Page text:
Home Minister Rajnath Singh is expected to bring up the Pathankot airbase attack at the South Asian Association for Regional Cooperation ministerial meet in Islamabad on Wednesday, reported NDTV. The 65-year-old is the first Indian minister to visit Pakistan after the terror attack in Punjab, which left seven military personnel dead and several others injured.

However, according to rules put down by SAARC, member states cannot talk about bilateral issues during summits. Although Singh cannot mention Pakistan in his address, he is expected to call for zero tolerance towards terrorism in the region, The Times of India reported. He will also push for the implementation of the SAARC Regional Convention on Suppression of Terrorism so perpetrators can be brought to book.

According to a report by The Hindu, Singh is expected to lobby for making the SAARC Terrorist Offences Monitoring Desk operational. The desk, which was established in Colombo in 1995, will collate, analyse and disseminate information on terror offences in the region. It will also describe the tactics, strategies and methods being used by terrorists, to help governments deal with such problems more efficiently.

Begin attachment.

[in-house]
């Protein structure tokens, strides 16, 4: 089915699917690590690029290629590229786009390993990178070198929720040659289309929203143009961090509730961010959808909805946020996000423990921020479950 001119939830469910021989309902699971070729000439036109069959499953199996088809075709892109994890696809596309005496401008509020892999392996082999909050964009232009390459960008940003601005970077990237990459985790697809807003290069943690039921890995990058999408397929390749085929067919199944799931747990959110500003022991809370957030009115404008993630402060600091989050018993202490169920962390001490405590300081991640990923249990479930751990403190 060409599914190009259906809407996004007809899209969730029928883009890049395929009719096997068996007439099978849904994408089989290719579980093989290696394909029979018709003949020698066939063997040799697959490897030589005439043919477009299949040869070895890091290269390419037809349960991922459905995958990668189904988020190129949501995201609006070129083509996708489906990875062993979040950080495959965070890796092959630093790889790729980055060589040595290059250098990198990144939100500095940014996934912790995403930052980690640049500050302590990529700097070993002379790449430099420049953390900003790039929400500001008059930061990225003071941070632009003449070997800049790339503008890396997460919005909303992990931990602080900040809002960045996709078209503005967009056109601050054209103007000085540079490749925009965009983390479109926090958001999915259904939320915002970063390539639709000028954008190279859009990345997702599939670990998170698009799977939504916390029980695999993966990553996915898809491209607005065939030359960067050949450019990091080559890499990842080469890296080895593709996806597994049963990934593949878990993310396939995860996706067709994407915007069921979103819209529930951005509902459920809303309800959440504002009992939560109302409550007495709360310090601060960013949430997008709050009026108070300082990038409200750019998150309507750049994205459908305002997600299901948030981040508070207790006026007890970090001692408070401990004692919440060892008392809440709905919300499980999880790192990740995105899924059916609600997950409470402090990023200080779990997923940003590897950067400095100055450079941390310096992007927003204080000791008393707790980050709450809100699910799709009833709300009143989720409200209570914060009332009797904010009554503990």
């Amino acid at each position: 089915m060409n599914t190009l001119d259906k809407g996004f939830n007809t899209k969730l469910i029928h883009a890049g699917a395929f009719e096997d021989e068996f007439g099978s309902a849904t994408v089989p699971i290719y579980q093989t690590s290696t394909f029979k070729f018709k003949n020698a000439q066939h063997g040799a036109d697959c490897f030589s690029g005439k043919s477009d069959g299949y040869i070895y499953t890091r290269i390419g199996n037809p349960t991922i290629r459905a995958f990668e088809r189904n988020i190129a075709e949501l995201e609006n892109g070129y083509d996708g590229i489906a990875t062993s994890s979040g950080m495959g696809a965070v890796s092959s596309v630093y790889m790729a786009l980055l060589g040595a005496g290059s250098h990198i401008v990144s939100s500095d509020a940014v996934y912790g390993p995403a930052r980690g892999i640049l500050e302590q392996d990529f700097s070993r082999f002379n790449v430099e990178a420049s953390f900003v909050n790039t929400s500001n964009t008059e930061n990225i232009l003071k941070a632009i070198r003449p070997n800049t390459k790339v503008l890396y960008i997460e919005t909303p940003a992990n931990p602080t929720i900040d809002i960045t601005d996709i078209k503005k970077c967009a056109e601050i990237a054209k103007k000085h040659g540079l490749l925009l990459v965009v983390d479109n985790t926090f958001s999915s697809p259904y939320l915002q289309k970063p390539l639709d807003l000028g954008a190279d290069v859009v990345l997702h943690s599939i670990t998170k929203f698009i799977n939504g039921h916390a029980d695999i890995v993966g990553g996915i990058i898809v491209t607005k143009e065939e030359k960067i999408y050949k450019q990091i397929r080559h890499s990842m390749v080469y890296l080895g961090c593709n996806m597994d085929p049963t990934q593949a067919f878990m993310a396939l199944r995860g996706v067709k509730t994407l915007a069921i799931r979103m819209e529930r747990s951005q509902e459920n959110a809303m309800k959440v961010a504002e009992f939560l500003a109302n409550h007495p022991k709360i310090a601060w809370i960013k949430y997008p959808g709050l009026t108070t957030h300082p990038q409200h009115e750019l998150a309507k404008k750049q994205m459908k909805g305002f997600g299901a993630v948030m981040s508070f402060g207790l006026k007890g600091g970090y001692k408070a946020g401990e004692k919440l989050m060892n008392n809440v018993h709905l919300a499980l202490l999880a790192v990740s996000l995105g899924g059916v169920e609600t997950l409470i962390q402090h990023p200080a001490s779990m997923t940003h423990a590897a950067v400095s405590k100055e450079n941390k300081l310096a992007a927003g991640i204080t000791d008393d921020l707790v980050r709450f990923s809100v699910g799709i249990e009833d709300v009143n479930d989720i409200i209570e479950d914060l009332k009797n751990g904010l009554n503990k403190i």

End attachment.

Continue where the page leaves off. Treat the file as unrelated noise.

“There are some technical issues that are coming in the way of making the monitoring desk functional, despite Pakistan being part of the association; we want to go ahead with the proposal. We are ready to cooperate on all aspects of terror,” a senior ministry official, who is part of Singh's delegation, told The Hindu.

Singh is also expected to talk about fake currency and narcotics smuggled into India from across the border through Pakistan. It is unlikely that New Delhi and Islamabad will hold a bilateral meeting during the summit.

Jama’at-ud-Da’wah chief Hafiz Saeed had earlier warned that there would be nationwide protests in Pakistan if Singh attends the two-day meet. The 2008 Mumbai terror attacks mastermind had accused the minister of "deploying soldiers in Kashmir to shed the blood of innocents", and asked the Nawaz Sharif government to not allow Singh into the country. The Indian Home Ministry, however, had held that the minister's security was the host country's responsibility.